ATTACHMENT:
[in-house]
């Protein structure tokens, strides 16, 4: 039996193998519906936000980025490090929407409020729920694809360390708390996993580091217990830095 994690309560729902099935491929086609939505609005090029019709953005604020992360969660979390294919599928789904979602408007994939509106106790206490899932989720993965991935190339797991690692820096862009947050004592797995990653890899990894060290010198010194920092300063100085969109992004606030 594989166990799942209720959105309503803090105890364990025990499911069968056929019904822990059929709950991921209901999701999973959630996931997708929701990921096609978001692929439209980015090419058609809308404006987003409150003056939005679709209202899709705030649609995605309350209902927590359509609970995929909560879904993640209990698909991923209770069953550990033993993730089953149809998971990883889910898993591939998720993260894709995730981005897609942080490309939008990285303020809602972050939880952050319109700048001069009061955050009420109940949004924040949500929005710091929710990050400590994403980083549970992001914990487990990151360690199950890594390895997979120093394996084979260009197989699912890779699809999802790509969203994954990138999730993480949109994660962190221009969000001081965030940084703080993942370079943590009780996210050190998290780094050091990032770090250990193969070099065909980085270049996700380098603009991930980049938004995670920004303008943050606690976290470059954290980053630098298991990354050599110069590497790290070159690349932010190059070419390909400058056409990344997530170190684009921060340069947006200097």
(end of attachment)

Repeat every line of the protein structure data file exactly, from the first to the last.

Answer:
[in-house]
């Protein structure tokens, strides 16, 4: 039996193998519906936000980025490090929407409020729920694809360390708390996993580091217990830095 994690309560729902099935491929086609939505609005090029019709953005604020992360969660979390294919599928789904979602408007994939509106106790206490899932989720993965991935190339797991690692820096862009947050004592797995990653890899990894060290010198010194920092300063100085969109992004606030 594989166990799942209720959105309503803090105890364990025990499911069968056929019904822990059929709950991921209901999701999973959630996931997708929701990921096609978001692929439209980015090419058609809308404006987003409150003056939005679709209202899709705030649609995605309350209902927590359509609970995929909560879904993640209990698909991923209770069953550990033993993730089953149809998971990883889910898993591939998720993260894709995730981005897609942080490309939008990285303020809602972050939880952050319109700048001069009061955050009420109940949004924040949500929005710091929710990050400590994403980083549970992001914990487990990151360690199950890594390895997979120093394996084979260009197989699912890779699809999802790509969203994954990138999730993480949109994660962190221009969000001081965030940084703080993942370079943590009780996210050190998290780094050091990032770090250990193969070099065909980085270049996700380098603009991930980049938004995670920004303008943050606690976290470059954290980053630098298991990354050599110069590497790290070159690349932010190059070419390909400058056409990344997530170190684009921060340069947006200097």